Making the case for retreads in waste and recycling
The right casing, modern techniques and proactive maintenance can provide additional life and value for used tires
Refuse and recycling collection fleets are challenged every day by some of the most severe hauling environments. From residential locations to inner city streets to landfills, waste fleets must tackle challenging routes to get the job done. These harsh operating conditions can cause tires to wear more quickly which leads to frequent need for replacement; this has significant cost implications for fleets.
This is where retreads come in. Retreading is a waste fleet best practice that maximizes tire casing life and helps ensure fleets get the most out of their tire investment.
Common misconceptions about the safety and reliability of retreads discourage some fleets from incorporating them into their tire program. However, the commercial truck tire industry is advancing rapidly, backed by sophisticated technologies. Retreads are no exception. The retreading process has progressed significantly over the last few years in particular with the integration of advanced technology into both the inspection and product development processes. Today, retread manufacturers work closely with dealers and retreaders to ensure the highest standards of quality are maintained throughout the retreading process, from buying tread rubber to getting retreads to market.
An efficient retread program starts with the right casing. Every tire casing is designed with specific performance attributes based on the application needs. Fleets need to start with a quality casing engineered with higher retreadability - one that is durable in high-scrub and short-haul environments and touts longer wear performance. Premium casings are engineered to work with quality retreads to capitalize on the unused potential of the casings once removed.
Fleets which retread are simply ahead of the game. On average, refuse fleets can retread tire casings every three to six months and between two and three times per casing, which taps into extra mileage potential.
The modern retreading process
Retreading is a multi-step process that begins with a careful casing inspection, performed by highly trained specialists using sophisticated technology like shearography to check for anomalies unseen by the naked eye. Shearography is an advanced system to uncover separations in the belt package, liner and bead areas of a casing. The process, which is designed to ensure product quality and safety, takes 240 videos, detects air movement smaller than the width of a human hair and completes a bead-to-bead scan in less than two minutes.
Any casing inconsistencies detected during initial inspection are repaired before a new tread is applied. After repair, the casing is retreaded through a multi-step process, which includes buffing (removal of any remaining tread) and curing of a new tread on the tire casing. Once complete, the casing is again inspected a final time before being returned to service. This proven process is robust and designed to ensure high-quality retreaded tires.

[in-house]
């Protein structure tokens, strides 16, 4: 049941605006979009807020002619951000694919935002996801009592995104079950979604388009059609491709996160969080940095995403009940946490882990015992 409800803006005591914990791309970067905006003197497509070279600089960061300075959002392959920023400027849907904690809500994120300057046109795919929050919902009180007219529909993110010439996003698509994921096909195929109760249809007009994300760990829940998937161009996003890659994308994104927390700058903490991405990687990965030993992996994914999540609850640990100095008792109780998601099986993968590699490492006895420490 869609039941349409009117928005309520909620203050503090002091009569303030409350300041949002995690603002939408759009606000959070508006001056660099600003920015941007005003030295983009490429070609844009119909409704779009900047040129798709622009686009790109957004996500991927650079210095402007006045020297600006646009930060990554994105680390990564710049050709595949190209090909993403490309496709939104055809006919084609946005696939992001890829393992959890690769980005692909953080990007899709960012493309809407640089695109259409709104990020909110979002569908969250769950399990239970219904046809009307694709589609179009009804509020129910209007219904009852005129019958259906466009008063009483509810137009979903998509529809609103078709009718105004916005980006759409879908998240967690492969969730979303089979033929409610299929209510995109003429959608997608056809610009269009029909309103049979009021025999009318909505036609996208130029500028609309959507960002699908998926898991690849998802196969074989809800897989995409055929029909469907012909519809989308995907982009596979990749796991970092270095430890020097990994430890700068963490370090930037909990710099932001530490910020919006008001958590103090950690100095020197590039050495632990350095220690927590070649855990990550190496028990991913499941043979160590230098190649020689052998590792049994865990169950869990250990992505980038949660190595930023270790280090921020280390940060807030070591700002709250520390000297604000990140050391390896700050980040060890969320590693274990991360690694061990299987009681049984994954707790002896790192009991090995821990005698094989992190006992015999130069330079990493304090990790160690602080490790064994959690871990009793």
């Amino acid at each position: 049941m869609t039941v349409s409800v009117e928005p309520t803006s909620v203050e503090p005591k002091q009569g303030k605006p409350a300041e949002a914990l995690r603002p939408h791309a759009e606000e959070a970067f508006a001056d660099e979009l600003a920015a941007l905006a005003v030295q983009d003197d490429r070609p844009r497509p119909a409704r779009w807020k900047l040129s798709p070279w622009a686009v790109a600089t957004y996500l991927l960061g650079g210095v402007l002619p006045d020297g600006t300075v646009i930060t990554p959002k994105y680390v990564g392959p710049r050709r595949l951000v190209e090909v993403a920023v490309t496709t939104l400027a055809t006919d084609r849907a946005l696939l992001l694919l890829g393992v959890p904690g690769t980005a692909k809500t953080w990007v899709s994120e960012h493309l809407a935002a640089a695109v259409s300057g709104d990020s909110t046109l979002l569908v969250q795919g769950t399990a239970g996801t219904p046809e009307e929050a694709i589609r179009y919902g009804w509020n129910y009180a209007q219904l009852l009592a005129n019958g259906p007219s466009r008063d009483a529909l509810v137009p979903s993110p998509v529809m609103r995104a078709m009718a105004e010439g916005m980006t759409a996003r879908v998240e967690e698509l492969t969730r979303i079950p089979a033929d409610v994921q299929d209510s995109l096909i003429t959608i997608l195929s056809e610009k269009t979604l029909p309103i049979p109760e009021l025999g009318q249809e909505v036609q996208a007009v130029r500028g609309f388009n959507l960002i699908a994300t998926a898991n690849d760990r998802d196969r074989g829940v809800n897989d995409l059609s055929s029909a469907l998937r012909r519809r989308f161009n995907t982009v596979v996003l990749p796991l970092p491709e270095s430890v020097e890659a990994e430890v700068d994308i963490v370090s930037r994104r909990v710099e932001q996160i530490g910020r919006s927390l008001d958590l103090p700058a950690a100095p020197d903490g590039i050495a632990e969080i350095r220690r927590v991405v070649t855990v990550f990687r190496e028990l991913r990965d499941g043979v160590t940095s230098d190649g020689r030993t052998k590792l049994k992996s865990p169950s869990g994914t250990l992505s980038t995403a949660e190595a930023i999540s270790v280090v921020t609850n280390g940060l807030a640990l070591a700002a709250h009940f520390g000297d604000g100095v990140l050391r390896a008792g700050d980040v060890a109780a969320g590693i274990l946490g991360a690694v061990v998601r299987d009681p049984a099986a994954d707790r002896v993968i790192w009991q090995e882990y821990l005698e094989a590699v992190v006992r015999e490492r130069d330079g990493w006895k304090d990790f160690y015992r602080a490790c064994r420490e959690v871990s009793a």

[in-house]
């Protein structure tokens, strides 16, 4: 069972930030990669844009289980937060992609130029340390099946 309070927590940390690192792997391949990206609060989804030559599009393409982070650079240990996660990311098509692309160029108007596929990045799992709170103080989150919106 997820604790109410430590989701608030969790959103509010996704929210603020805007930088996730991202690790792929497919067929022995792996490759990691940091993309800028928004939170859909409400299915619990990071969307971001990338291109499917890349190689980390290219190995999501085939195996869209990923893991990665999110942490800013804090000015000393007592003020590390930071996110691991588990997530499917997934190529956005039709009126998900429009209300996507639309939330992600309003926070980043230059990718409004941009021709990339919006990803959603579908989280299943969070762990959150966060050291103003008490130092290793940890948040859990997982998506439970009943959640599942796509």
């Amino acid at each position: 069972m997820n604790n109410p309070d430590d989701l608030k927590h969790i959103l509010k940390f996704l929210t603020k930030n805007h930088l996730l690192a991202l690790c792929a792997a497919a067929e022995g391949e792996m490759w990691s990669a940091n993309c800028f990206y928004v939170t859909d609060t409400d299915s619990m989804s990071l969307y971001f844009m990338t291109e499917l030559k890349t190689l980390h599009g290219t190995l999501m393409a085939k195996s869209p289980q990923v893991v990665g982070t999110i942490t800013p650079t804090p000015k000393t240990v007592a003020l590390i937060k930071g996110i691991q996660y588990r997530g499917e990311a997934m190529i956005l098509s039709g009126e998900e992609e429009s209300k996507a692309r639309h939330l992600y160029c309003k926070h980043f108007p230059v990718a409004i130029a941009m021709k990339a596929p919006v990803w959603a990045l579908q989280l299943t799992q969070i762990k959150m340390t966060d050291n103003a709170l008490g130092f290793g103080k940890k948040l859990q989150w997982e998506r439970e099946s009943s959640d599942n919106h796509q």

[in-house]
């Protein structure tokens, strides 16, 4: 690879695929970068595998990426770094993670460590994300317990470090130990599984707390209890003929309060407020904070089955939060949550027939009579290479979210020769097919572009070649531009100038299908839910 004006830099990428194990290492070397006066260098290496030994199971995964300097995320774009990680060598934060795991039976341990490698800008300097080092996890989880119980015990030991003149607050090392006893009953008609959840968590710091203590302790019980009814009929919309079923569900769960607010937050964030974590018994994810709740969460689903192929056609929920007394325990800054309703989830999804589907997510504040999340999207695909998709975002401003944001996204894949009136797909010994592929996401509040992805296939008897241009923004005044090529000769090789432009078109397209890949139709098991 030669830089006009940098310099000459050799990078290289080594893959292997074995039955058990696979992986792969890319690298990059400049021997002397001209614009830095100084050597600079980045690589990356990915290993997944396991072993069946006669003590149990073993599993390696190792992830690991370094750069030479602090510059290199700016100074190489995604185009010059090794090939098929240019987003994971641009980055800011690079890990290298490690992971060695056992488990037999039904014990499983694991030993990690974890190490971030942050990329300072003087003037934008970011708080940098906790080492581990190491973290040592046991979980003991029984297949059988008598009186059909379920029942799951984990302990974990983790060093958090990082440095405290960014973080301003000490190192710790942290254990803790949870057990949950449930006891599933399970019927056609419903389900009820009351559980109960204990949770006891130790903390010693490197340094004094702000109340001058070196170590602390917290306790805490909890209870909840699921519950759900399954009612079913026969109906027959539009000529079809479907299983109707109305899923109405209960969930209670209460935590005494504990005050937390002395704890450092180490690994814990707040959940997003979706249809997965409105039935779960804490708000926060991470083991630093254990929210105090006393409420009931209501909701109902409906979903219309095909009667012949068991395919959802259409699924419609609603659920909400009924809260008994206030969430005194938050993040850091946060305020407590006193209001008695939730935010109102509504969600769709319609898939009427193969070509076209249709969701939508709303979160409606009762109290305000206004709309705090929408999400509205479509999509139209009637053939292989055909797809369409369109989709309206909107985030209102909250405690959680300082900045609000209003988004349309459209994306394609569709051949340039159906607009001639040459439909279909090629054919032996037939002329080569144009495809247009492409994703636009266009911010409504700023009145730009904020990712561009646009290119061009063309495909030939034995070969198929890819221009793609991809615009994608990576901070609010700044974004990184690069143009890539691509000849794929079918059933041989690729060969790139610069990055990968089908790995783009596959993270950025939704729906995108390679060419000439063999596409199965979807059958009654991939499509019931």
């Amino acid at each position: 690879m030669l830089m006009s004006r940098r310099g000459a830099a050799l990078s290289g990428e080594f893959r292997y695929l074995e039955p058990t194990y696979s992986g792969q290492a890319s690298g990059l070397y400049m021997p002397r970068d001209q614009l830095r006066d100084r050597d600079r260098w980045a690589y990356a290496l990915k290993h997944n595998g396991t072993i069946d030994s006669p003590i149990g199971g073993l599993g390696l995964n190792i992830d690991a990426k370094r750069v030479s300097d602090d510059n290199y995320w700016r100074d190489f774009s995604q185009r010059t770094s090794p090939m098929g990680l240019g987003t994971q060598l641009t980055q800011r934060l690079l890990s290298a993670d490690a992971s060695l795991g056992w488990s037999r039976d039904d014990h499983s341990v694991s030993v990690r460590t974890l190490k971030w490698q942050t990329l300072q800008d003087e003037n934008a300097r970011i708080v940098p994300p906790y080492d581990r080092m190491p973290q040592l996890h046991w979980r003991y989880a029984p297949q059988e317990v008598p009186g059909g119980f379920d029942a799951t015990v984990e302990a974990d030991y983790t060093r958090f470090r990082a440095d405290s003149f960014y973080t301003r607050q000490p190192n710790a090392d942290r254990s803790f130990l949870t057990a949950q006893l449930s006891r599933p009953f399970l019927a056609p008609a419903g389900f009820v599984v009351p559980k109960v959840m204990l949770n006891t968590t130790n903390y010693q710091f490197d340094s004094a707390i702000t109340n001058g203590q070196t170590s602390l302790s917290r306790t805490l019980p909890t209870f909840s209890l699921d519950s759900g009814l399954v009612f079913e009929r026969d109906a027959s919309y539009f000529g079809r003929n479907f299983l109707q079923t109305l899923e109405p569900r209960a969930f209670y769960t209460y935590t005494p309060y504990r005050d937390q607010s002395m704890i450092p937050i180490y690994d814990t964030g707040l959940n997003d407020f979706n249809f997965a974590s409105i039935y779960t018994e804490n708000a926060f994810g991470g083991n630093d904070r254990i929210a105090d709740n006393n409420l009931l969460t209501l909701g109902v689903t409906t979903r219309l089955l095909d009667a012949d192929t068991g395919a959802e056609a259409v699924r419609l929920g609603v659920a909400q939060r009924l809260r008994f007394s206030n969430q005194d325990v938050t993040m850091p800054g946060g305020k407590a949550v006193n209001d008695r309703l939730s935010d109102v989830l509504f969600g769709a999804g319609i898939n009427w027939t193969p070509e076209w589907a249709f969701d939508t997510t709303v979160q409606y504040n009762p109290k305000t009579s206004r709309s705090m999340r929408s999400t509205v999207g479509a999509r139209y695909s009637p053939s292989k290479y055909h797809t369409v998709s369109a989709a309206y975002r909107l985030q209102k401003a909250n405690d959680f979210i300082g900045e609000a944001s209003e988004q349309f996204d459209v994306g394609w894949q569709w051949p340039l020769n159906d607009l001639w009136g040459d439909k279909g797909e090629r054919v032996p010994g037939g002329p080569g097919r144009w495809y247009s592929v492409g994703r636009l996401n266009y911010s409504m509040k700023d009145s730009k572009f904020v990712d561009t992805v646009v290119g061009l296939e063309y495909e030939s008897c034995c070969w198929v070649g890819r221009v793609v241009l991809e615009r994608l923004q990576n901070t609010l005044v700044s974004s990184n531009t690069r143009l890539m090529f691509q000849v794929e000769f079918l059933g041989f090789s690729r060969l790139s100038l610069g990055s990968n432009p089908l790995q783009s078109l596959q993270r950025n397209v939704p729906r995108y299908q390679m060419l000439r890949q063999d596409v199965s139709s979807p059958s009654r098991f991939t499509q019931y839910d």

Proactive maintenance and monitoring
A proper tire maintenance program is key to ensure reliable performance on the road and help prevent premature removal of tires and downtime. Refuse fleets that are proactive in their tire care best practices - consistently conducting pre- and post-trip inspections and regular yard checks, and routinely rotating tires and inspecting casings for road-related or operationally related damage - typically do a better job of caring for casings to ensure they can be retreaded in the future.
Tracking performance is also critical to ensuring fleets get the most out of a tire and retread program. Fleets should look to partner with dealers that have capability to monitor and record retread performance, repair history, inventory and casing rejection information in real time. For example, Bandag's tire management system, BASys, provides actionable insights to refuse fleets so they can make informed decisions about their tires.
Knowing the integrity of casings and how many times they have been retreaded helps ensure assets are being used to their full potential and performance.
A trusted dealer network should be considered crucial in designing and maintaining a custom tire program tailored to meet the needs of a waste collection fleet. By understanding the business needs of a fleet, a dealer can ensure that the right tire is selected for the job and that a fleet's tire assets are well-maintained for long life and can be retreaded when needed.
The bottom line
There's no doubt waste fleets have a unique set of tire needs to operate efficiently and profitably. Retreads can help fleets make mobility more efficient by capitalizing on tire performance potential, and by integrating technology into the retread process and proactive maintenance practices, waste and recycling fleets can be assured that retreads provide a reliable and profitable solution to get the job done.
This article was provided by Bridgestone Americas. Ryan Hannah, as product manager, commercial group at Bridgestone Americas Tire Operations, leads new product development and strategic product category planning.
This article was originally published in Recycling Product News, July/August 2018, Volume 26, N. 5.